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Chen v. Dillard Store Services, Inc.

United States District Court, D. Kansas

April 15, 2015

IVAN CHEN, Plaintiff,


TERESA J. JAMES, Magistrate Judge.

This matter is before the Court on Plaintiff's Motion to Invalidate Deposition of Monica Chen (ECF No. 86). Plaintiff contends that Defendant's counsel made false statements to and intimidated his wife, Monica Chen, and that he was not afforded an opportunity to cross-examine her during the deposition or to later review the transcript. As a consequence, Plaintiff asserts that his wife's deposition is a "fraudulent document" that Defendant should be precluded from relying on in this case.[1] Defendant opposes the motion. The Court is aware of no authority that would permit this Court to grant Plaintiff the relief he seeks, and the Court finds that his motion is wholly devoid of factual support. Accordingly, the Court denies the motion.

I. Relevant Background

The Court is well aware that Plaintiff is proceeding pro se. Plaintiff is well aware that in representing himself he must follow the Federal Rules of Civil Procedure, the local rules of this Court, and the orders entered in this case. During the Scheduling Conference conducted by the undersigned Magistrate Judge on December 19, 2014, the Court (1) reminded Plaintiff of his obligation to make his initial Rule 26 disclosures to Defendant (the deadline for which had passed), (2) made certain that he understood that he had 30 days in which to respond to Defendant's opening discovery absent agreement or filing a motion before the deadline, and (3) referred Plaintiff to Fed.R.Civ.P. 11. Following a January 23, 2015 telephone conference before the undersigned Magistrate Judge to address what the Court construed as Defendant's oral motion to compel, the Court found that Plaintiff had failed to cooperate with Defendant's counsel in her efforts to comply with the "meet and confer" obligations of Fed.R.Civ.P. 37(a)(1). The Court set specific deadlines for Plaintiff to respond to Defendant's opening discovery to ensure that Defendant could be prepared for the agreed-upon depositions of Plaintiff and his wife, and permitted Defendant to supplement its motion to compel following the depositions.[2] The Court also cautioned Plaintiff that his failure to fully comply with the terms of the Court's order could result in sanctions. Following the depositions of Plaintiff and his wife, Defendant supplemented its motion to compel, alleging that Plaintiff had not complied with the Court's order to fully respond to Defendant's opening discovery and raising additional discovery issues that surfaced during the depositions.[3] After full briefing, the Court granted the motion in part and denied it in part, finding that Plaintiff had once again failed to fully comply with the Court's orders and his Fed.R.Civ.P. 26 obligations regarding discovery.[4]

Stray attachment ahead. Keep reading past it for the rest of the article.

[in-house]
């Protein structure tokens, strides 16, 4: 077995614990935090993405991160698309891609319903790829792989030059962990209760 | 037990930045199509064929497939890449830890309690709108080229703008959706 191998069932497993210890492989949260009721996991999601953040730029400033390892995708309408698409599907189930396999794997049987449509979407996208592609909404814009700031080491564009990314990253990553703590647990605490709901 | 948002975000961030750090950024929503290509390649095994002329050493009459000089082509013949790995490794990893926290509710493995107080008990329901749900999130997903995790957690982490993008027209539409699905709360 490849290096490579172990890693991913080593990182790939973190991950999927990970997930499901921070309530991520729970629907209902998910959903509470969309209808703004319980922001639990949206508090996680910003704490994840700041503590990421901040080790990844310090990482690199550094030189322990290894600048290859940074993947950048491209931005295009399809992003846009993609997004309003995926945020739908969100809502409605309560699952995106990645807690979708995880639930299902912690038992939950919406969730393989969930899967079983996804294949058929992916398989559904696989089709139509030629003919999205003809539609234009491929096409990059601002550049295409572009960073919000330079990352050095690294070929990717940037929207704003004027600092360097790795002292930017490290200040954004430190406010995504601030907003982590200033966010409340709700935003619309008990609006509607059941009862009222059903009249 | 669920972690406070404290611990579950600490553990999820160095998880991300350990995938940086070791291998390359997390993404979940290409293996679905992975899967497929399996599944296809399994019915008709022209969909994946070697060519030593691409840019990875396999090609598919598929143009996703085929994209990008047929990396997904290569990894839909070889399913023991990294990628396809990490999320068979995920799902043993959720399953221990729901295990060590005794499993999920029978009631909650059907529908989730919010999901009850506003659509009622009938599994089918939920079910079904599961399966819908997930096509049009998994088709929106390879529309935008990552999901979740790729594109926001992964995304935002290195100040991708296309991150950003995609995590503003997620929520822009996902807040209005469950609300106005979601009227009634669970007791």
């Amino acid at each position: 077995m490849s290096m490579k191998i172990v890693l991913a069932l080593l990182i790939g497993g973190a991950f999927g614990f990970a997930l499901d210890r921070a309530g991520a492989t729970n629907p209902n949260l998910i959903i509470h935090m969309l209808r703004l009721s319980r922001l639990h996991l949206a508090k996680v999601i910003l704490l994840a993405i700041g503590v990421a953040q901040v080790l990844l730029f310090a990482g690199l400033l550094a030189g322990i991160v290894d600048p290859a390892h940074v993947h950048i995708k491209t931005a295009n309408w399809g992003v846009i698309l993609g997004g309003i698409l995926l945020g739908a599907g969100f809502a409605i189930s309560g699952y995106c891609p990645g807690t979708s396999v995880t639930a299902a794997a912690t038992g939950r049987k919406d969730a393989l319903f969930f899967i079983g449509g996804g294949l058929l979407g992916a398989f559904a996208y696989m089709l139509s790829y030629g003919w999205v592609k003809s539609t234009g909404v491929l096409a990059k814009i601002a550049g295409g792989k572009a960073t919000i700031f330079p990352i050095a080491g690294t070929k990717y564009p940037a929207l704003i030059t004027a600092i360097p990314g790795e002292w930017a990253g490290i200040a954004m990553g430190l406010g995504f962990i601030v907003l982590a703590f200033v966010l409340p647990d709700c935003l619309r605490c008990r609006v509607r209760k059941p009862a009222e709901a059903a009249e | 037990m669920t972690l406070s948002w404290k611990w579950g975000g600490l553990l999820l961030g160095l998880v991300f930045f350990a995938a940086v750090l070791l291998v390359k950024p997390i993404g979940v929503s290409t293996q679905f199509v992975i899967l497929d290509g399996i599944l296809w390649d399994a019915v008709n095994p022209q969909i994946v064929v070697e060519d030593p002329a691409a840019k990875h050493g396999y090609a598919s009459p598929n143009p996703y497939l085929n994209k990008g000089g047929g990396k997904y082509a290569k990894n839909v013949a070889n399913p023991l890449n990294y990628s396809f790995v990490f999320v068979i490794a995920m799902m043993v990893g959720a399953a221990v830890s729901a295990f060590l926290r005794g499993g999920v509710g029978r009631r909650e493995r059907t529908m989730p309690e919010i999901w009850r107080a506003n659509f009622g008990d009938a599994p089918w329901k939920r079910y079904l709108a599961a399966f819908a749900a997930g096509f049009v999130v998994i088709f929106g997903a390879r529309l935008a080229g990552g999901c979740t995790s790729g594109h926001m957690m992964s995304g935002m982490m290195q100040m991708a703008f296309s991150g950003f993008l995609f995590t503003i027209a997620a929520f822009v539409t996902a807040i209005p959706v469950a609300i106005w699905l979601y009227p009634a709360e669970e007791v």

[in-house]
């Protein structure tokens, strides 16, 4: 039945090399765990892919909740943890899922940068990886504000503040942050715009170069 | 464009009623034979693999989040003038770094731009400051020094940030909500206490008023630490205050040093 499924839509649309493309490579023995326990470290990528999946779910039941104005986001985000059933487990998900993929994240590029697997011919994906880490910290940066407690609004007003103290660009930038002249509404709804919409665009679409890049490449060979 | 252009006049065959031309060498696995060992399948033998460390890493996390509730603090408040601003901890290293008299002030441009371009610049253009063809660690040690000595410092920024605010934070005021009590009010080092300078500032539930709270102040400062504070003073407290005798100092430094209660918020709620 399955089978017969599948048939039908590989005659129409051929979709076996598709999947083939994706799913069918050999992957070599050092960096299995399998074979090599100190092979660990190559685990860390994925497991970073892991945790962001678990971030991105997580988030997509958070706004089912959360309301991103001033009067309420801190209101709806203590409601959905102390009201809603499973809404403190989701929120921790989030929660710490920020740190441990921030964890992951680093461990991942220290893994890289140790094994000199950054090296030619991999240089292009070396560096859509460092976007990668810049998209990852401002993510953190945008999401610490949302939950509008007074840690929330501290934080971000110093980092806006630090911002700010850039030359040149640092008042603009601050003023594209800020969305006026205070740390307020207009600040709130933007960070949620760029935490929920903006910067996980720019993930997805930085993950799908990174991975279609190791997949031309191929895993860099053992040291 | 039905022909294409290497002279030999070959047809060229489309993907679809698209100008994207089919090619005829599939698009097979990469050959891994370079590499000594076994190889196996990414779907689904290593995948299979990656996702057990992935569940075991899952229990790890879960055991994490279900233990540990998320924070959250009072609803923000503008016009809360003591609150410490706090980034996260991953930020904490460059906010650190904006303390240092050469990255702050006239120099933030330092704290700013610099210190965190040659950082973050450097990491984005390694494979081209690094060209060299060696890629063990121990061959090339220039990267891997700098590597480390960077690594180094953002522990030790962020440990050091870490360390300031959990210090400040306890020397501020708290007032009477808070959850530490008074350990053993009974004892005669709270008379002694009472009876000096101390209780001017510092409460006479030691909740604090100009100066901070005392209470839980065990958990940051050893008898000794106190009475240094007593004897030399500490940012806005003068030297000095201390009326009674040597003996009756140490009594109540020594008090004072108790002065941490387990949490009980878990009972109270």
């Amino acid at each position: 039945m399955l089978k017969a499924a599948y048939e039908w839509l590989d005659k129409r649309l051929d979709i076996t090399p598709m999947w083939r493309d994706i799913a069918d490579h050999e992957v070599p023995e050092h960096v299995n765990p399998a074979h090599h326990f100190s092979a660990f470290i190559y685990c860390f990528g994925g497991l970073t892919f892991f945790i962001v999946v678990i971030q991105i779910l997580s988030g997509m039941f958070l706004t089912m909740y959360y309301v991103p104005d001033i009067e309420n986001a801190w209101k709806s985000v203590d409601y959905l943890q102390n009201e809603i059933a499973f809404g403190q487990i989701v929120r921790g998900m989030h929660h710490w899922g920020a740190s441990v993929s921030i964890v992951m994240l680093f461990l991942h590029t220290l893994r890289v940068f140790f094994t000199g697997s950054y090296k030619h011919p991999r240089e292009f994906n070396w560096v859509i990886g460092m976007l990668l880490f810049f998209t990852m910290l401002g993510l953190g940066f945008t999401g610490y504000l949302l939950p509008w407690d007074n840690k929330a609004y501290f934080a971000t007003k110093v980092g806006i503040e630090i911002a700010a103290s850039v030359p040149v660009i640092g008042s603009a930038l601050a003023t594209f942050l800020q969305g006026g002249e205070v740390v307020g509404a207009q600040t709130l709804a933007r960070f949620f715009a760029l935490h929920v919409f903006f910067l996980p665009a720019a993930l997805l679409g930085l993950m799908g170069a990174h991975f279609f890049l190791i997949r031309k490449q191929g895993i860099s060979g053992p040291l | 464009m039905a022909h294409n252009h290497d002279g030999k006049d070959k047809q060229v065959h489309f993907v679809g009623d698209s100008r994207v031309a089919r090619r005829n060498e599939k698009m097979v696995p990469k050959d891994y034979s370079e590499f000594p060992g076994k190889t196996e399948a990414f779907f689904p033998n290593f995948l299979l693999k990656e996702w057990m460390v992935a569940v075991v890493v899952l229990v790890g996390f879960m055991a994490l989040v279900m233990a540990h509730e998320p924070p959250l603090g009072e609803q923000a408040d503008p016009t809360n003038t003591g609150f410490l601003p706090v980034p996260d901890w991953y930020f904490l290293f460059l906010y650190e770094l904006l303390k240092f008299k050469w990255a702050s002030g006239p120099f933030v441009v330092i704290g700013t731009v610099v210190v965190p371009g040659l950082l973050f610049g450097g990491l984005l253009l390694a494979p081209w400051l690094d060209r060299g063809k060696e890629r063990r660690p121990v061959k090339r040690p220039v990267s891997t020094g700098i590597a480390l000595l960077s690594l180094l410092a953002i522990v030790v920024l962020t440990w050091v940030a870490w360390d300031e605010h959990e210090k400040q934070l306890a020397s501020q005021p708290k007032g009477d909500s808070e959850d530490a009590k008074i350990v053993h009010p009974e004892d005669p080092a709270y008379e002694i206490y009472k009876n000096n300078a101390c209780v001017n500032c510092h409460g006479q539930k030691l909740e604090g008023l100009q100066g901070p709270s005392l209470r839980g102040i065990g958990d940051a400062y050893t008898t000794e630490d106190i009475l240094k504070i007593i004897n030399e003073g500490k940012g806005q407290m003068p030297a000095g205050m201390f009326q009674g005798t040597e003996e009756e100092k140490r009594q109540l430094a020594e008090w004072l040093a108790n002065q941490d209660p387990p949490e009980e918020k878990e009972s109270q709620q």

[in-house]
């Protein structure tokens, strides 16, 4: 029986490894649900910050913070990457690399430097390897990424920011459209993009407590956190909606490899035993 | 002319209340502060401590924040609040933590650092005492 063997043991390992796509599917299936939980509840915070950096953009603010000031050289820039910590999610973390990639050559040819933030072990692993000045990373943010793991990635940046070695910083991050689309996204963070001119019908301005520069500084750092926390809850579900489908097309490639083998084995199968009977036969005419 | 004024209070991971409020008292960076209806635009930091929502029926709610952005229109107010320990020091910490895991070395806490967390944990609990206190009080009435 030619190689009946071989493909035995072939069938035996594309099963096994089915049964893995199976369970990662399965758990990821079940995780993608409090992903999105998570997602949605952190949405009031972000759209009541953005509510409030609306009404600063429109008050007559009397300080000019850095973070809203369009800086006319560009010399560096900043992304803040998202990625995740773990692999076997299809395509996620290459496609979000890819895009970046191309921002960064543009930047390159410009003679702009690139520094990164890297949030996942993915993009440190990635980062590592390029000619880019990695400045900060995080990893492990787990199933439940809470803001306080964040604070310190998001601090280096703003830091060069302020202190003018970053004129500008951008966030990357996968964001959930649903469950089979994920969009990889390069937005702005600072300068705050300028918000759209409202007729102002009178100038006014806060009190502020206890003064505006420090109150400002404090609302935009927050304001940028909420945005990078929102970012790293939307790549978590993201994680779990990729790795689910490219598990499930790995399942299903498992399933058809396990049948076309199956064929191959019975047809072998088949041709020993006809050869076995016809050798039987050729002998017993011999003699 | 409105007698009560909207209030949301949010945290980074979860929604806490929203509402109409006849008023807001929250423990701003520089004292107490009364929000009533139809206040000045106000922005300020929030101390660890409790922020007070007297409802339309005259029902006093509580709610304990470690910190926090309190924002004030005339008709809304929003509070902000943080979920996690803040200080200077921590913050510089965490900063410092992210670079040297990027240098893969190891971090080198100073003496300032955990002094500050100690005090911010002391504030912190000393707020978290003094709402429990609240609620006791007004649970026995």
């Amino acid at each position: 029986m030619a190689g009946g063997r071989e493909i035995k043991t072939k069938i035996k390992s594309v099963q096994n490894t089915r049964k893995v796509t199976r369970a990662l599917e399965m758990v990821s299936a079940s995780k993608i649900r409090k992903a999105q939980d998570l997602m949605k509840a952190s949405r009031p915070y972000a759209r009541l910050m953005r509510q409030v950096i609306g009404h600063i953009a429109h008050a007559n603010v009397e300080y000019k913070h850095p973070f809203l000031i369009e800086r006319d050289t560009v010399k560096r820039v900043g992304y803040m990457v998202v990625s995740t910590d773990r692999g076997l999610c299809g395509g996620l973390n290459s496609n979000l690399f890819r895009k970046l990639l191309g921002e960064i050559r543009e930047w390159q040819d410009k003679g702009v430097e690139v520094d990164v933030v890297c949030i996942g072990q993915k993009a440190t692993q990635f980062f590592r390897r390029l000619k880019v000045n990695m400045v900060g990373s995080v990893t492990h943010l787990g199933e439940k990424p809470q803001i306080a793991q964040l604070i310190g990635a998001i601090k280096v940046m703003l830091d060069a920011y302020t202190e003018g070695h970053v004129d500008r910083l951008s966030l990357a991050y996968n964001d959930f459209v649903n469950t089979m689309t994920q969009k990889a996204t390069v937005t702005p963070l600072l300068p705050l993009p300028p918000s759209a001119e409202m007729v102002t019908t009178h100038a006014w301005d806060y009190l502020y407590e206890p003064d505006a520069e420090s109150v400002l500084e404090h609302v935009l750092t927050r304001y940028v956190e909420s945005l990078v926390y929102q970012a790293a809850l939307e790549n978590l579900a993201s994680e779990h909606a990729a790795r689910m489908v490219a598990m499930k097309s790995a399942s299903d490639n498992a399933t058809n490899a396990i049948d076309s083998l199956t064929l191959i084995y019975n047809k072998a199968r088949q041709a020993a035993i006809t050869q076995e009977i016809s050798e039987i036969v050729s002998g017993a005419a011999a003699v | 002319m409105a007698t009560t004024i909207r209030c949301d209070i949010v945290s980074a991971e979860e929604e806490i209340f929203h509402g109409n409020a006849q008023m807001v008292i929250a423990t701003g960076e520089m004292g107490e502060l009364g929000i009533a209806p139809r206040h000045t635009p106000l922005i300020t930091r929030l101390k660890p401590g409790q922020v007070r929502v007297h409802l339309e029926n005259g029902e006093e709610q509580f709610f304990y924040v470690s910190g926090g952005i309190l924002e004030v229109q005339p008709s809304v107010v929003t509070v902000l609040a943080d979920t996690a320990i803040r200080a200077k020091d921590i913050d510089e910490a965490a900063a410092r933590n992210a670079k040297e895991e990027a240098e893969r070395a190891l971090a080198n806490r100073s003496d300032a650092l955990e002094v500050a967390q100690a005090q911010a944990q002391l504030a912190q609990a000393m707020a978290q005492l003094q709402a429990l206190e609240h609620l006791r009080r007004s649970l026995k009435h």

II. The Instant Motion

Plaintiff provides no authority by which the Court could "invalidate" Monica Chen's deposition, other than to state in conclusory fashion that Fed.R.Civ.P. 60(b)(3) allows a court to vacate a judgment on the basis or fraud, misrepresentation, or other misconduct and this Court "definitely has its authority to vacate the deposition of Ms. Chen."[5] The absence of legal support provides sufficient basis for the Court to deny the motion. More troubling, however, is the lack of factual support for Plaintiff's motion. Not only does the record not support Plaintiff's contentions, but in large part it reveals that Plaintiff's contentions are wrong and the accusations he makes are unfounded. Plaintiff had the opportunity to review the transcript from his wife's deposition before he filed his motion, but he chose not to do so. Instead, he filed a motion rife with inaccurate statements, charging that his wife's deposition is a "fraudulent document."[6]